RCP President Professor Jane Dacre welcomed the BMA’s report Food for thought: promoting healthy diets among children and young people published today. She said:
The RCP agrees with the BMA that there needs to be a strong regulatory framework and concerted action across all government departments to work on the prevention of health harms arising from obesity and poor diets. Although it is the NHS that is responsible for helping individual patients with the consequences of poor diets, the way to prevent this happening in the first place is to take action across the complex pattern of our lives – our environment, our transport, our leisure activities, our shopping and eating habits, and our education. Every government department should be not just passively aware of these issues, but actively producing policies to support the reduction in obesity and health harms. The RCP will continue to work collaboratively with a range of organisations to ensure that this issue remains high on the public health agenda.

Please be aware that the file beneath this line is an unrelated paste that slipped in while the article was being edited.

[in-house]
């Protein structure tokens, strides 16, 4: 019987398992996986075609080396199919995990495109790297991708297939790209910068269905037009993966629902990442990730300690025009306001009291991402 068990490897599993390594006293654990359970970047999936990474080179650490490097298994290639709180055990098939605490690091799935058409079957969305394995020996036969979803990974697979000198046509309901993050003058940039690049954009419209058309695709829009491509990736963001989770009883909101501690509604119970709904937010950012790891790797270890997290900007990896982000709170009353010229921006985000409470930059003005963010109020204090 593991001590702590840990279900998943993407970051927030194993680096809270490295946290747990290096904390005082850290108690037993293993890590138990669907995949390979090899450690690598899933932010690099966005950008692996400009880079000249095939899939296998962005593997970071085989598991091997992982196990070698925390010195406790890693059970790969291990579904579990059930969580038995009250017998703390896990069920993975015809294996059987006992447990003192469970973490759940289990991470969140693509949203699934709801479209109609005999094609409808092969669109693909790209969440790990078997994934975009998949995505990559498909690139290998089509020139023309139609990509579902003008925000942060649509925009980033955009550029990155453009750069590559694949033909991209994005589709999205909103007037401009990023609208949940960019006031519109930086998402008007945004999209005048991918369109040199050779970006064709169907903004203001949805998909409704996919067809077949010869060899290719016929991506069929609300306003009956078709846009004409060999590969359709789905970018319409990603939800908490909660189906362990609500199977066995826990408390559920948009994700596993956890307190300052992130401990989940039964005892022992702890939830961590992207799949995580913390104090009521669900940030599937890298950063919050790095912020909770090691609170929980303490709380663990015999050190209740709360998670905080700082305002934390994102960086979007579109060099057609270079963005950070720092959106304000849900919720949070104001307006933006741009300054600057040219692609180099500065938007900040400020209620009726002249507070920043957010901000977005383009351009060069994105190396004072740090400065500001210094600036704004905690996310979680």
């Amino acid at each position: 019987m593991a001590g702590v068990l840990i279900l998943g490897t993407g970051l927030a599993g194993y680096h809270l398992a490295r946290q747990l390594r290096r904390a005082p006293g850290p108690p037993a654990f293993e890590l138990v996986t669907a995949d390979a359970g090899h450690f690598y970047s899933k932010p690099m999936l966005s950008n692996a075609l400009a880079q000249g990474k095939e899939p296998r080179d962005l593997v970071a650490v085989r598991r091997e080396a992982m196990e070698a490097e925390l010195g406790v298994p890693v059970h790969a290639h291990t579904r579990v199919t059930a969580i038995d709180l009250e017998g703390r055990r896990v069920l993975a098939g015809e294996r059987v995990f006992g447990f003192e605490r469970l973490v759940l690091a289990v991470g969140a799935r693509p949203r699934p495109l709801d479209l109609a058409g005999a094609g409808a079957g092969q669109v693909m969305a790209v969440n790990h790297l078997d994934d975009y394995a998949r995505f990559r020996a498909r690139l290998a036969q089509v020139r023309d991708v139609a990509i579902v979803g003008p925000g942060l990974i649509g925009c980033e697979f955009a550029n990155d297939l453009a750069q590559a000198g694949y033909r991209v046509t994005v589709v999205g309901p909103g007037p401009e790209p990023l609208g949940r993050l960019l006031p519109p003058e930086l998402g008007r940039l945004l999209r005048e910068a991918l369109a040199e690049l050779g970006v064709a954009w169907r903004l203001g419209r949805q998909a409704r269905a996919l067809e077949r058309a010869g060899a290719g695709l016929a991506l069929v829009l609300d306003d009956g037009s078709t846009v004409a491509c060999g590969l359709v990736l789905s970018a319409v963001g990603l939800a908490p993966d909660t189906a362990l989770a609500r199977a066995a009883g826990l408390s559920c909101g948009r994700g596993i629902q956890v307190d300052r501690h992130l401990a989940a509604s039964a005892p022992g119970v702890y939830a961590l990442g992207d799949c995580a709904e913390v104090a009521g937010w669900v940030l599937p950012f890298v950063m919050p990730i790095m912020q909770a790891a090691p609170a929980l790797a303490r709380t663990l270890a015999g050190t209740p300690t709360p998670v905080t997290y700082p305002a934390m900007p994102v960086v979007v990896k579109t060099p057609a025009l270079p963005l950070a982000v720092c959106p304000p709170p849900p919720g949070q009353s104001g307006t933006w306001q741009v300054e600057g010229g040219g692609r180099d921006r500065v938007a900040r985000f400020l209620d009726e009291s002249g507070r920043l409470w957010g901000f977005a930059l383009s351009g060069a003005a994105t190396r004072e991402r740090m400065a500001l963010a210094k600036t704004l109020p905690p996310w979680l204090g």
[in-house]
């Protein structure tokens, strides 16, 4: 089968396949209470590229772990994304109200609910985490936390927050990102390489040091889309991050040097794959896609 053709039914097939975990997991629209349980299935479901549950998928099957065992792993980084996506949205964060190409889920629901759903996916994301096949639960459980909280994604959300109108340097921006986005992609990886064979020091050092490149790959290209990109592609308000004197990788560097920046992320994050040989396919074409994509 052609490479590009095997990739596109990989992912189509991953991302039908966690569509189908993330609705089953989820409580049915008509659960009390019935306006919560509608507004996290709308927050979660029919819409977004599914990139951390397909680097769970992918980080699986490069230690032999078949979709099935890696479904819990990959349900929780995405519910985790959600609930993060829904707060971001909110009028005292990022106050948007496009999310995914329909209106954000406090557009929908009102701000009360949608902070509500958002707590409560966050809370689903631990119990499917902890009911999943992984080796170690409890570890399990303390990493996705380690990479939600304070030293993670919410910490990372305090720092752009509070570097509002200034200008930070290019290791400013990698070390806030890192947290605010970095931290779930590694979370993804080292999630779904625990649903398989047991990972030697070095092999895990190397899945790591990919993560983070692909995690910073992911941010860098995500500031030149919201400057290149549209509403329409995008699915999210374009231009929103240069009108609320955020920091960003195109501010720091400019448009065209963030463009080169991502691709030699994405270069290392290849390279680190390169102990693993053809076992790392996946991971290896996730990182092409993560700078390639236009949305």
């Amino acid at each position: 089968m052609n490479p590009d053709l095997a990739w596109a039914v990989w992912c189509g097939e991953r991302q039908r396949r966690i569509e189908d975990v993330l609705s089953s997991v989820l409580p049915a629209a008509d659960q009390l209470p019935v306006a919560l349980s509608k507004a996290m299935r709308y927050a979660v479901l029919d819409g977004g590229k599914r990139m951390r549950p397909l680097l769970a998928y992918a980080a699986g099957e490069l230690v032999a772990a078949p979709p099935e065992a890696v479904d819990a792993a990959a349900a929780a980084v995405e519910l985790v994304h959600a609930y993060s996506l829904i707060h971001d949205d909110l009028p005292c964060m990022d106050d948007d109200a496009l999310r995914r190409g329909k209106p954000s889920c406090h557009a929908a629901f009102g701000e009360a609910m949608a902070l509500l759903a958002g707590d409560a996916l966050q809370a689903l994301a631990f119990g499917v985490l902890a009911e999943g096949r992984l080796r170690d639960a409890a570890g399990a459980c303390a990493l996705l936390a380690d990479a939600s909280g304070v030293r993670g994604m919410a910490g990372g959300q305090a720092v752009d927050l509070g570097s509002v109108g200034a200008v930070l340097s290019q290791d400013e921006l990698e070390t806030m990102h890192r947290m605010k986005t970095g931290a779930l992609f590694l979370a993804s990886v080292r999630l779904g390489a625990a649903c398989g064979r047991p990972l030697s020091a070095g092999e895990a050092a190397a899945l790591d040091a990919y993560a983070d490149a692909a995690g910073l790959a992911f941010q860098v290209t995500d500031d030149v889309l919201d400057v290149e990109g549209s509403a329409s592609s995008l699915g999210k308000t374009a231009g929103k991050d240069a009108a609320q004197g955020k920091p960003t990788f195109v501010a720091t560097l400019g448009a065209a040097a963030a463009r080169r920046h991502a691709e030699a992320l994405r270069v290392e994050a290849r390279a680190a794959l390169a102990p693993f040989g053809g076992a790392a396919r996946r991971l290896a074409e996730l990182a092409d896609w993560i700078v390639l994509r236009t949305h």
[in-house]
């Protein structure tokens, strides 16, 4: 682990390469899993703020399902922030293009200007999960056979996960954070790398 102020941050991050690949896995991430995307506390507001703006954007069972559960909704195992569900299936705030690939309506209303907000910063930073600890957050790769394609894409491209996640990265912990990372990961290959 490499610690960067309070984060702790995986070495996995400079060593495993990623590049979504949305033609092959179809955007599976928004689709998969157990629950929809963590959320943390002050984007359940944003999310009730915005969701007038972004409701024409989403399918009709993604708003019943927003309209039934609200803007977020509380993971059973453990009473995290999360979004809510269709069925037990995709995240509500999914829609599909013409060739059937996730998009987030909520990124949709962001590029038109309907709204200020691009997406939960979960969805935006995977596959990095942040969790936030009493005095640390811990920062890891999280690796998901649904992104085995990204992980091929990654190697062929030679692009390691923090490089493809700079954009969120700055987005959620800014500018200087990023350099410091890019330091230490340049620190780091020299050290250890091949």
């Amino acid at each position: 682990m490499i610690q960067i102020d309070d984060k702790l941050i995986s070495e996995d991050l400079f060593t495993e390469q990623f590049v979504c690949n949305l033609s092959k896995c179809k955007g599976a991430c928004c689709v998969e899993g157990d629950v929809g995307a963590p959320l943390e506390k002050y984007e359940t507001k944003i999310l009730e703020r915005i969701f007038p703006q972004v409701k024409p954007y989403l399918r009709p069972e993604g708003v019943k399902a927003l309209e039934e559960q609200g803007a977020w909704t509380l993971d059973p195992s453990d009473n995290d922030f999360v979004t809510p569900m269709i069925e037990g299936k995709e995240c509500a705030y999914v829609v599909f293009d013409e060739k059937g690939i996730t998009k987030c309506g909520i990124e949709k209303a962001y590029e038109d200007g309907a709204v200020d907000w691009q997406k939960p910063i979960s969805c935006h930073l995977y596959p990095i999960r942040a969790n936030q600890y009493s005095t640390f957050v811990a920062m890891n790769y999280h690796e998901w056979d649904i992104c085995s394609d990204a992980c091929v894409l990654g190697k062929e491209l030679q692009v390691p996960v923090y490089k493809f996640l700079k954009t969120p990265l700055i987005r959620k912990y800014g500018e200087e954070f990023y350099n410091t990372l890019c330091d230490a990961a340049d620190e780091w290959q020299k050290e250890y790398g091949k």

The NHS too can lead by example – our recent RCP report Work and Wellbeing in the NHS said that only 28% of NHS trusts in England reported having a plan or policy to help reduce overweight and obesity among staff. Many NHS organisations offer poor access to affordable, healthy food – particularly for those working overnight – and on-site retail outlets selling cheap confectionery and junk food are common. The NHS could do more to provide healthy options for staff and visitors as part of a package of measures to improve health and wellbeing.